APRA AWARD WINNER

 

                                                            Bachelor Girl 3

 

Buses and Trains (J Roche) – Bachelor Girl 1998 

 

The duo known as Bachelor Girl formed in Melbourne in 1992 when musician/producer James Roche heard Tania Doko sing with a pub band and felt her vocals were perfect for songs he was developing.

At the time Roche had been writing songs for the Australian girl group Girlfriend, who had enjoyed chart success in the early 90’s with Take It from Me and Without You, but when Girlfriend’s lead singer Robyn Loau departed Roche recruited Doko and they began writing songs and recording demos as Bachelor Girl.

Doko was 18 years old at the time and still studying Jurisprudence and Psychology at Melbourne University, Roche was ten years older, recently-divorced, and had already worked on records with John Farnham, Tommy Emmanuel, and Jack Jones (Southern Sons), they took their demos to various record companies and after being rejected by Sony, were signed by Gotham Records in 1997 following a showcase performance at the Continental Café (St. Kilda) where they debuted Buses and Trains in front of producer Ross Fraser (John Farnham, Merril Bainbridge)

James Roche recalled the creative process behind the song “…we needed more material for the Showcase, and there was an urgency to write more songs, I was in the shower as I heard it in my head, like it was playing on the radio, the line “I walked under a bus/ I got hit by a train” later that day the next bit came “Keep falling in love, which is kind of the same”, and I had the song, I knew I had it, it was an analogy of life’s crises. That is life, it’s the passionate bits we remember, all the boring bits are wasting our time while we get to the intensity.”

Ross Fraser liked the melody but suggested changes to the verses and the chord structure to lighten the mood of the song, to which Roche agreed, Bachelor Girl self-produced their debut album Waiting for The Day in James Roche’s living room, and Buses and Trains became their debut hit single.

Roche and Doko brought their own life’s experiences to bear on the creative process, Roche was older, still nursing the heartbreak of a broken marriage and cautious about future relationships, whilst a 22-year-old Doko was a young woman anticipating the drama and excitement in her future life.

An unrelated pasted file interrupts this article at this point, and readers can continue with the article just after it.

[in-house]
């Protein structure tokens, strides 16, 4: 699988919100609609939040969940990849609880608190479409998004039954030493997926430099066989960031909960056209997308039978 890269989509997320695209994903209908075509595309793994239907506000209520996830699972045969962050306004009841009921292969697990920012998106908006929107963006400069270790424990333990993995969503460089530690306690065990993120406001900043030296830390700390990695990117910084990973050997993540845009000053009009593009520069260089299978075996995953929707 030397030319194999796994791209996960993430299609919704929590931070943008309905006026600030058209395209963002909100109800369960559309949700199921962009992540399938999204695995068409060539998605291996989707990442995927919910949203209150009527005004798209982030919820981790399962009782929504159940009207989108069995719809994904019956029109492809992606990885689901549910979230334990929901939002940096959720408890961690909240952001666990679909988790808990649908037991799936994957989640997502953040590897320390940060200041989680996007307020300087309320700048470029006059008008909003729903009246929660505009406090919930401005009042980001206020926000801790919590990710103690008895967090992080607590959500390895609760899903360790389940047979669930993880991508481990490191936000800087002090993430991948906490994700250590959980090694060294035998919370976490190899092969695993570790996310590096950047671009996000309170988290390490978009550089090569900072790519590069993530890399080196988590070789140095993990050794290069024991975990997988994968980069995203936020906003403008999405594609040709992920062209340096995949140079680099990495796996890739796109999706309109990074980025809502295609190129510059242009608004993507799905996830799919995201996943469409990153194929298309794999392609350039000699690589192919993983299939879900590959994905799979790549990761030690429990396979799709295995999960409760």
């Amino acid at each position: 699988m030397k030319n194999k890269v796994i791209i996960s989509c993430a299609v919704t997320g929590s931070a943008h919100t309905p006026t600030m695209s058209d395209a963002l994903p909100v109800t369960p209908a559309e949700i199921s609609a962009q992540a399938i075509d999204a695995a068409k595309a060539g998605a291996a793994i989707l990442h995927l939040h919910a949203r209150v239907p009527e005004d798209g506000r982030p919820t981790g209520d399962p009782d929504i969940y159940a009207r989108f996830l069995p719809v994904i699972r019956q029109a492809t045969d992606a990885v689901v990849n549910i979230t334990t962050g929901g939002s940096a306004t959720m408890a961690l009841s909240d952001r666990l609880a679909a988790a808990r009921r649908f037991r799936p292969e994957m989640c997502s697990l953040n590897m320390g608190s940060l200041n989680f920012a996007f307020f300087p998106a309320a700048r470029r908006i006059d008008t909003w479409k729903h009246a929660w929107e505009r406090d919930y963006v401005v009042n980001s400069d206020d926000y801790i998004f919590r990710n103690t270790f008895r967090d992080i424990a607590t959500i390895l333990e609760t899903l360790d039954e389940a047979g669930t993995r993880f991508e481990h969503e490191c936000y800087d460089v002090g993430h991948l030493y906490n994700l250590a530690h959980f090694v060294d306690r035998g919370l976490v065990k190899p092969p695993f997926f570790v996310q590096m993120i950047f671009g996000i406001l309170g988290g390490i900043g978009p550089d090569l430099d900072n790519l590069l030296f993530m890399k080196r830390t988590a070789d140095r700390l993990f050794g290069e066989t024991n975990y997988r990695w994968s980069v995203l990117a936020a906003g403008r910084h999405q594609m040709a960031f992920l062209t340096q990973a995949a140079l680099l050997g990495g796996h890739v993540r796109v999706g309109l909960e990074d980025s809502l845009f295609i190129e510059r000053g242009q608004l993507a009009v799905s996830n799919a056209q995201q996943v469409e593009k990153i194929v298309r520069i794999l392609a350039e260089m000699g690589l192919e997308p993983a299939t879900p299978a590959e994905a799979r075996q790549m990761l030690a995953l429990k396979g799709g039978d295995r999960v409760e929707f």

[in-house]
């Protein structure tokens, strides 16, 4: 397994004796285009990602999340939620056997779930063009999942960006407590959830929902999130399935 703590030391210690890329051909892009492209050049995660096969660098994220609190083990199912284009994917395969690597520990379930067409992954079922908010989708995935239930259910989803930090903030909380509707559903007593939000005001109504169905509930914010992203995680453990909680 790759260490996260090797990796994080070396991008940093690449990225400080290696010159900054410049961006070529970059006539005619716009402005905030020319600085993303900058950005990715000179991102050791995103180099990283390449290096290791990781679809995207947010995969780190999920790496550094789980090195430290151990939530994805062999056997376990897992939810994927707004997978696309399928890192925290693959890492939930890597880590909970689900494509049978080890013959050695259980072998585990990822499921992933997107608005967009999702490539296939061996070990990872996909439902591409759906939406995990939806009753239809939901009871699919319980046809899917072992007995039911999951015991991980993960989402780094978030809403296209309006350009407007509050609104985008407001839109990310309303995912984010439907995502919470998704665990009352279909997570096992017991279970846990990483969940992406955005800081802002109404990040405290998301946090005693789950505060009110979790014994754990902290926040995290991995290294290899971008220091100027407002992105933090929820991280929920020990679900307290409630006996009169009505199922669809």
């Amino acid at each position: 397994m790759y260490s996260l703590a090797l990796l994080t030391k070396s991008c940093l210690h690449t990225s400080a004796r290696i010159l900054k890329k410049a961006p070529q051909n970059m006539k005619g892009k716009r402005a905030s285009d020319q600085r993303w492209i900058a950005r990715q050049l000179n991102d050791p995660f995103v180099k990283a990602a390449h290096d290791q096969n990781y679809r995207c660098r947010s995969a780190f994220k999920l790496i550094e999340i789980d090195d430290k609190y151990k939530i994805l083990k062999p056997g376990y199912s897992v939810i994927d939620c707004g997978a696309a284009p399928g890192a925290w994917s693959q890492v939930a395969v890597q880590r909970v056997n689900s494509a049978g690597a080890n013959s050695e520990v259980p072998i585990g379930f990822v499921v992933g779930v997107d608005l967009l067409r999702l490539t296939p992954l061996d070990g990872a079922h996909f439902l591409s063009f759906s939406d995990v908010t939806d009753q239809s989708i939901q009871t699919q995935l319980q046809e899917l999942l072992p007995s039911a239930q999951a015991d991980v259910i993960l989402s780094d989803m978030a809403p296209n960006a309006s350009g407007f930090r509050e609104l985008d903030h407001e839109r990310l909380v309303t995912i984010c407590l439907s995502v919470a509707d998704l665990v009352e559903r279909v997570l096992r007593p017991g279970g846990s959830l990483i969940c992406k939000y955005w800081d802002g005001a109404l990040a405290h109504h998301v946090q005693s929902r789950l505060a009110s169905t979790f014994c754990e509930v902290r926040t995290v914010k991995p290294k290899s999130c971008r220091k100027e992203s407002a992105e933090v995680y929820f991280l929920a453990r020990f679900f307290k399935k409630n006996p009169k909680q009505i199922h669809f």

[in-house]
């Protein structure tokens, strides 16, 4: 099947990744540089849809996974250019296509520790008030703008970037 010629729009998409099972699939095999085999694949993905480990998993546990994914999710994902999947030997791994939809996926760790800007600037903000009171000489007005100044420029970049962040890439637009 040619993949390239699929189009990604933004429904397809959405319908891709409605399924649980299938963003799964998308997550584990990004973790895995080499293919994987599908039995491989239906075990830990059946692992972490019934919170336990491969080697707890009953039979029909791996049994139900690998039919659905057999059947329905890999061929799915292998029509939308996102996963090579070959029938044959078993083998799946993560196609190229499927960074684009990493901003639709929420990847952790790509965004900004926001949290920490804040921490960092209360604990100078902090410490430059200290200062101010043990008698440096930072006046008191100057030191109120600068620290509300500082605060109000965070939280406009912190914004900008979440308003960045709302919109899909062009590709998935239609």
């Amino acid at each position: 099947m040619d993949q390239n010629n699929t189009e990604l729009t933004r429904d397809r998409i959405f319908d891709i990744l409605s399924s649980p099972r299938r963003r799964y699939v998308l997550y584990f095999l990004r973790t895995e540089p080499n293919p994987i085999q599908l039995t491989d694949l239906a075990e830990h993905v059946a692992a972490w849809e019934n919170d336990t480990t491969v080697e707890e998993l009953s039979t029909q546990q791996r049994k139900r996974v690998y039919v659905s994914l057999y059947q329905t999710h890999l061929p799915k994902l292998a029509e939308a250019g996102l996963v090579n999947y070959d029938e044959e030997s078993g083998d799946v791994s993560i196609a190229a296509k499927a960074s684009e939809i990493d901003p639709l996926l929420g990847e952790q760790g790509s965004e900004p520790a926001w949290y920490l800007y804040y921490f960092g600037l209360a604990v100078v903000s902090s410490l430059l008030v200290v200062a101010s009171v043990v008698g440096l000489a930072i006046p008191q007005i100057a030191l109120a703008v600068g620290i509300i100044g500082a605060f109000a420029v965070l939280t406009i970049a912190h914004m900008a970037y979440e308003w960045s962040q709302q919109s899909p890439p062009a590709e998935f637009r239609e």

Although Tania Doko is the “girl” in Bachelor Girl, and she is talking to her mother throughout the record, and clearly she would have shared her thoughts and feelings on such personal matters with James Roche as his muse, she did not get a writing credit, and yet to this day she is still known as “that buses and trains girl.”

Buses and Trains revolves around a girl bemoaning the fact that her mother didn’t give her more pre-emptive advice about men and the rollercoaster nature of relationships with them, about how painful it can be to fall in and out of love and how to avoid the obvious pitfalls “Hey mum! Why didn’t you tell me/ Why didn’t you teach me a thing or two/ Did you just let me go out, into the world/ You never thought to share what you knew.”

The lyrics are cleverly structured around personal disasters being metaphors for falling in love, and the bittersweet cocktail of human emotions involved,” So I walked under a bus, I got hit by a train/ Keep falling in love, which is kinda the same/ I’ve sunk out at sea, crashed my car, gone insane/ And it felt so good, I want to do it again.” There was some criticism of the lyric “A man can kill and still be the sweetest thing…” which Roche has defended on the grounds of time constraints and the need for economy of words, but 20 years later it may attract even more criticism.

 

The song is essentially jangly guitar pop with Doko delivering it with conviction and in the promo video, shot in an apartment in St. Kilda (Melb), with considerable energy, as she directly addresses her mother via a DVD recording she is making about her emotional state, whilst entwining herself around a series of different men who join her on the couch whilst she sings the song.

Doko recalls the shoot less affectionately “ I remember it was our first big video and it was a 42 degree day, I had a massive cold sore on my lip which kept bleeding, it was cheap, I think it cost $10,000, which was the catering budget for most videos those days.”

Buses and Trains charted #3 locally, #6 in NZ, #29 in Sweden and #65 in the UK and won the APRA Award for Song of the Year in 1999, follow up singles Treat Me Good and Lucky Me both charted #31 locally, but further hits proved to be elusive, and Bachelor Girl disbanded in 2004. Tania Doko relocated to Sweden in 2011 where she has been a successful songwriter and session singer, she recently competed to become Australia’s representative at the 2019 Eurovision Song Contest but lost out to the eventual nominee Kate Miller-Heidke.

 

bachelor girl1

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